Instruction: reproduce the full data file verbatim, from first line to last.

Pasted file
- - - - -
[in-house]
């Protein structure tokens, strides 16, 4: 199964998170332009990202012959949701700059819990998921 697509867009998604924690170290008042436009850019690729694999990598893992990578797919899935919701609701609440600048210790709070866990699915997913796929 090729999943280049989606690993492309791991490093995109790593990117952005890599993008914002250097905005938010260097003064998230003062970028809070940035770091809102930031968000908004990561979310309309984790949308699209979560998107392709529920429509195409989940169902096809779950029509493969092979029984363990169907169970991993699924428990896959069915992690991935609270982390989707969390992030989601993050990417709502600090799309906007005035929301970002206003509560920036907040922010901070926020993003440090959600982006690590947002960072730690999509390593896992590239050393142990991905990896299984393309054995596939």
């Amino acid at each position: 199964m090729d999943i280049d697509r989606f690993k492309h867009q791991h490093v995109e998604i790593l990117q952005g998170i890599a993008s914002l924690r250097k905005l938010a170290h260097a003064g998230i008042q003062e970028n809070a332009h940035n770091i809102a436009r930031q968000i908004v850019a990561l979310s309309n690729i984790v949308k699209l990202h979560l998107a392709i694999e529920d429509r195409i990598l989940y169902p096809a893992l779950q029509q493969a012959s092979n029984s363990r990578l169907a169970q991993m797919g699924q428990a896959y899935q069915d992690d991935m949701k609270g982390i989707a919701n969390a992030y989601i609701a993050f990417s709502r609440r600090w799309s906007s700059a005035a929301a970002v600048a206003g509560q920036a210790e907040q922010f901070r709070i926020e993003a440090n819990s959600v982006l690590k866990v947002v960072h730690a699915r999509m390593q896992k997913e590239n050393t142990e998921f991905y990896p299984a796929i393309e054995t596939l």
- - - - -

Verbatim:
[in-house]
């Protein structure tokens, strides 16, 4: 199964998170332009990202012959949701700059819990998921 697509867009998604924690170290008042436009850019690729694999990598893992990578797919899935919701609701609440600048210790709070866990699915997913796929 090729999943280049989606690993492309791991490093995109790593990117952005890599993008914002250097905005938010260097003064998230003062970028809070940035770091809102930031968000908004990561979310309309984790949308699209979560998107392709529920429509195409989940169902096809779950029509493969092979029984363990169907169970991993699924428990896959069915992690991935609270982390989707969390992030989601993050990417709502600090799309906007005035929301970002206003509560920036907040922010901070926020993003440090959600982006690590947002960072730690999509390593896992590239050393142990991905990896299984393309054995596939």
């Amino acid at each position: 199964m090729d999943i280049d697509r989606f690993k492309h867009q791991h490093v995109e998604i790593l990117q952005g998170i890599a993008s914002l924690r250097k905005l938010a170290h260097a003064g998230i008042q003062e970028n809070a332009h940035n770091i809102a436009r930031q968000i908004v850019a990561l979310s309309n690729i984790v949308k699209l990202h979560l998107a392709i694999e529920d429509r195409i990598l989940y169902p096809a893992l779950q029509q493969a012959s092979n029984s363990r990578l169907a169970q991993m797919g699924q428990a896959y899935q069915d992690d991935m949701k609270g982390i989707a919701n969390a992030y989601i609701a993050f990417s709502r609440r600090w799309s906007s700059a005035a929301a970002v600048a206003g509560q920036a210790e907040q922010f901070r709070i926020e993003a440090n819990s959600v982006l690590k866990v947002v960072h730690a699915r999509m390593q896992k997913e590239n050393t142990e998921f991905y990896p299984a796929i393309e054995t596939l």